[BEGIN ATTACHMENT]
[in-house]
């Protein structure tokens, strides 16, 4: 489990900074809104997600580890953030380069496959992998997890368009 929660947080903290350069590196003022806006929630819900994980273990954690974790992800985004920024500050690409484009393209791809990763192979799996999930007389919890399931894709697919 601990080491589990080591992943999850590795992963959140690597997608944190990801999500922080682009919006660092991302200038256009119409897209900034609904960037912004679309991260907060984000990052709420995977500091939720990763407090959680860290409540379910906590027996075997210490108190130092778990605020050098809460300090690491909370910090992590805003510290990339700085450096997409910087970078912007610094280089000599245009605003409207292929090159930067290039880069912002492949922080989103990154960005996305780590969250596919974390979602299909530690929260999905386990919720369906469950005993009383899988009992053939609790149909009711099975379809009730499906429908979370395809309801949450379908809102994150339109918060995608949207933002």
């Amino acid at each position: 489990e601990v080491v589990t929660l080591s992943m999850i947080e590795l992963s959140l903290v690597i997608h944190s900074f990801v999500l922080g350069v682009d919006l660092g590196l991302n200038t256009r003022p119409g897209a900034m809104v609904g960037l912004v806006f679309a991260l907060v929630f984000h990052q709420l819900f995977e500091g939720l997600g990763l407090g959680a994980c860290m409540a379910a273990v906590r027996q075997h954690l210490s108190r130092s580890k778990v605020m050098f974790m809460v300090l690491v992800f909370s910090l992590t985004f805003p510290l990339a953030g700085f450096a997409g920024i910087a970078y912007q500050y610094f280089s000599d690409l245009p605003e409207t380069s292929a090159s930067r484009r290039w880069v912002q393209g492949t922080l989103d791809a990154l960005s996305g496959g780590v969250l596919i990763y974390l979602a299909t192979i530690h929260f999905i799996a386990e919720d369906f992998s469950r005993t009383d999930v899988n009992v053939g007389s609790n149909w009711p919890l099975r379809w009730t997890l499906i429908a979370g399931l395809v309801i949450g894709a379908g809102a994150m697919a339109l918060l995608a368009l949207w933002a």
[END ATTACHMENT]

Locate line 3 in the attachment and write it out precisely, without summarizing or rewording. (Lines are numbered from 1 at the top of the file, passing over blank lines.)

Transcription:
């Amino acid at each position: 489990e601990v080491v589990t929660l080591s992943m999850i947080e590795l992963s959140l903290v690597i997608h944190s900074f990801v999500l922080g350069v682009d919006l660092g590196l991302n200038t256009r003022p119409g897209a900034m809104v609904g960037l912004v806006f679309a991260l907060v929630f984000h990052q709420l819900f995977e500091g939720l997600g990763l407090g959680a994980c860290m409540a379910a273990v906590r027996q075997h954690l210490s108190r130092s580890k778990v605020m050098f974790m809460v300090l690491v992800f909370s910090l992590t985004f805003p510290l990339a953030g700085f450096a997409g920024i910087a970078y912007q500050y610094f280089s000599d690409l245009p605003e409207t380069s292929a090159s930067r484009r290039w880069v912002q393209g492949t922080l989103d791809a990154l960005s996305g496959g780590v969250l596919i990763y974390l979602a299909t192979i530690h929260f999905i799996a386990e919720d369906f992998s469950r005993t009383d999930v899988n009992v053939g007389s609790n149909w009711p919890l099975r379809w009730t997890l499906i429908a979370g399931l395809v309801i949450g894709a379908g809102a994150m697919a339109l918060l995608a368009l949207w933002a």